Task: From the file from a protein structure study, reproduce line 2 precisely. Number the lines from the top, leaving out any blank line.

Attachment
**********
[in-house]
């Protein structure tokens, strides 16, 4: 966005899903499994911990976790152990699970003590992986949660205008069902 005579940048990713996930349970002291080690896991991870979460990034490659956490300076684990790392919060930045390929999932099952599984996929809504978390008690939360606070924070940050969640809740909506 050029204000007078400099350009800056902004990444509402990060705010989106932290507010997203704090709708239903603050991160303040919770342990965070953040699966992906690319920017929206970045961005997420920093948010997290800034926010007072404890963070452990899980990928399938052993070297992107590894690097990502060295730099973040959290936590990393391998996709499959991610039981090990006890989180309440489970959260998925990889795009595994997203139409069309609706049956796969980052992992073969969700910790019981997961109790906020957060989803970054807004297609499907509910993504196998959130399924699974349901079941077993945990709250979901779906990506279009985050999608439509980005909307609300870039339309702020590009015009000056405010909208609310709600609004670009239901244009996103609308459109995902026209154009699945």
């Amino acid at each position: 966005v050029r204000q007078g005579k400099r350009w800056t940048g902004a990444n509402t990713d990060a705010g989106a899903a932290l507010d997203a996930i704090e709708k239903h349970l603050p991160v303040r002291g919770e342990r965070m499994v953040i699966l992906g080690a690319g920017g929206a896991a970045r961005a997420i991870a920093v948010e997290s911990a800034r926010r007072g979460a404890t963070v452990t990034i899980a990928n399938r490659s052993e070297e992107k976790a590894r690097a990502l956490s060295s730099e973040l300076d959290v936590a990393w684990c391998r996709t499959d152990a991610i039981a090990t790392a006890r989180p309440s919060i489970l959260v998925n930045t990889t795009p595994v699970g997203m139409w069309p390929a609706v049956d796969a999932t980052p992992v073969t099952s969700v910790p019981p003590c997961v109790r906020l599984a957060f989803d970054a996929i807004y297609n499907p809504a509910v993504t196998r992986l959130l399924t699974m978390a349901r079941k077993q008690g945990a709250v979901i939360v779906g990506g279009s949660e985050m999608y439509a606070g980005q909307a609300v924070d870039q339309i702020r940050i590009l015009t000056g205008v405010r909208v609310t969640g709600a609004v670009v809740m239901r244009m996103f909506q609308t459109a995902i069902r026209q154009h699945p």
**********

């Protein structure tokens, strides 16, 4: 966005899903499994911990976790152990699970003590992986949660205008069902 005579940048990713996930349970002291080690896991991870979460990034490659956490300076684990790392919060930045390929999932099952599984996929809504978390008690939360606070924070940050969640809740909506 050029204000007078400099350009800056902004990444509402990060705010989106932290507010997203704090709708239903603050991160303040919770342990965070953040699966992906690319920017929206970045961005997420920093948010997290800034926010007072404890963070452990899980990928399938052993070297992107590894690097990502060295730099973040959290936590990393391998996709499959991610039981090990006890989180309440489970959260998925990889795009595994997203139409069309609706049956796969980052992992073969969700910790019981997961109790906020957060989803970054807004297609499907509910993504196998959130399924699974349901079941077993945990709250979901779906990506279009985050999608439509980005909307609300870039339309702020590009015009000056405010909208609310709600609004670009239901244009996103609308459109995902026209154009699945």